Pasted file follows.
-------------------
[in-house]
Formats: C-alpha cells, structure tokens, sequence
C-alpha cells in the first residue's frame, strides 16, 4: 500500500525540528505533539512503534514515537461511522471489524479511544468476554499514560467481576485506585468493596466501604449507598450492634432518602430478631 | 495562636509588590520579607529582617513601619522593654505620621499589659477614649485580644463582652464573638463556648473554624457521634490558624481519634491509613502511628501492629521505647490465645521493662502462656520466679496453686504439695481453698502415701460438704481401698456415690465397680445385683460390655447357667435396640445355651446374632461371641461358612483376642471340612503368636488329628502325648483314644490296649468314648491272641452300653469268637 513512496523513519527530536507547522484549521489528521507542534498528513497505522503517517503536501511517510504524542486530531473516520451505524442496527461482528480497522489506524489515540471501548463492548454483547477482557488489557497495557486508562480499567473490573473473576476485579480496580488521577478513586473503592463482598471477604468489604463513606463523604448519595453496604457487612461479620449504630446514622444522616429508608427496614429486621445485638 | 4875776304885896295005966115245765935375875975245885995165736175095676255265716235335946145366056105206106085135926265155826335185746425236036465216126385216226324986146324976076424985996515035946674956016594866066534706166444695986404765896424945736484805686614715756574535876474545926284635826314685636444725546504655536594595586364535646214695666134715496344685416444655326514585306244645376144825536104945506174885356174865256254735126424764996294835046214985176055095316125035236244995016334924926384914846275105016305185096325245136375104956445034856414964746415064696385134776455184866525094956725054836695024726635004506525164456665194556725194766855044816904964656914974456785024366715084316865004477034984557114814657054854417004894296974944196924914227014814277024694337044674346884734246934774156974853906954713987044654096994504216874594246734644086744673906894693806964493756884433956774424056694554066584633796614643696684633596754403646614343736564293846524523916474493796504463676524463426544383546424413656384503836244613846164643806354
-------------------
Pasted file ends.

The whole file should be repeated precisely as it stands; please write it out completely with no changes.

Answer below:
[in-house]
Formats: C-alpha cells, structure tokens, sequence
C-alpha cells in the first residue's frame, strides 16, 4: 500500500525540528505533539512503534514515537461511522471489524479511544468476554499514560467481576485506585468493596466501604449507598450492634432518602430478631 | 495562636509588590520579607529582617513601619522593654505620621499589659477614649485580644463582652464573638463556648473554624457521634490558624481519634491509613502511628501492629521505647490465645521493662502462656520466679496453686504439695481453698502415701460438704481401698456415690465397680445385683460390655447357667435396640445355651446374632461371641461358612483376642471340612503368636488329628502325648483314644490296649468314648491272641452300653469268637 513512496523513519527530536507547522484549521489528521507542534498528513497505522503517517503536501511517510504524542486530531473516520451505524442496527461482528480497522489506524489515540471501548463492548454483547477482557488489557497495557486508562480499567473490573473473576476485579480496580488521577478513586473503592463482598471477604468489604463513606463523604448519595453496604457487612461479620449504630446514622444522616429508608427496614429486621445485638 | 4875776304885896295005966115245765935375875975245885995165736175095676255265716235335946145366056105206106085135926265155826335185746425236036465216126385216226324986146324976076424985996515035946674956016594866066534706166444695986404765896424945736484805686614715756574535876474545926284635826314685636444725546504655536594595586364535646214695666134715496344685416444655326514585306244645376144825536104945506174885356174865256254735126424764996294835046214985176055095316125035236244995016334924926384914846275105016305185096325245136375104956445034856414964746415064696385134776455184866525094956725054836695024726635004506525164456665194556725194766855044816904964656914974456785024366715084316865004477034984557114814657054854417004894296974944196924914227014814277024694337044674346884734246934774156974853906954713987044654096994504216874594246734644086744673906894693806964493756884433956774424056694554066584633796614643696684633596754403646614343736564293846524523916474493796504463676524463426544383546424413656384503836244613846164643806354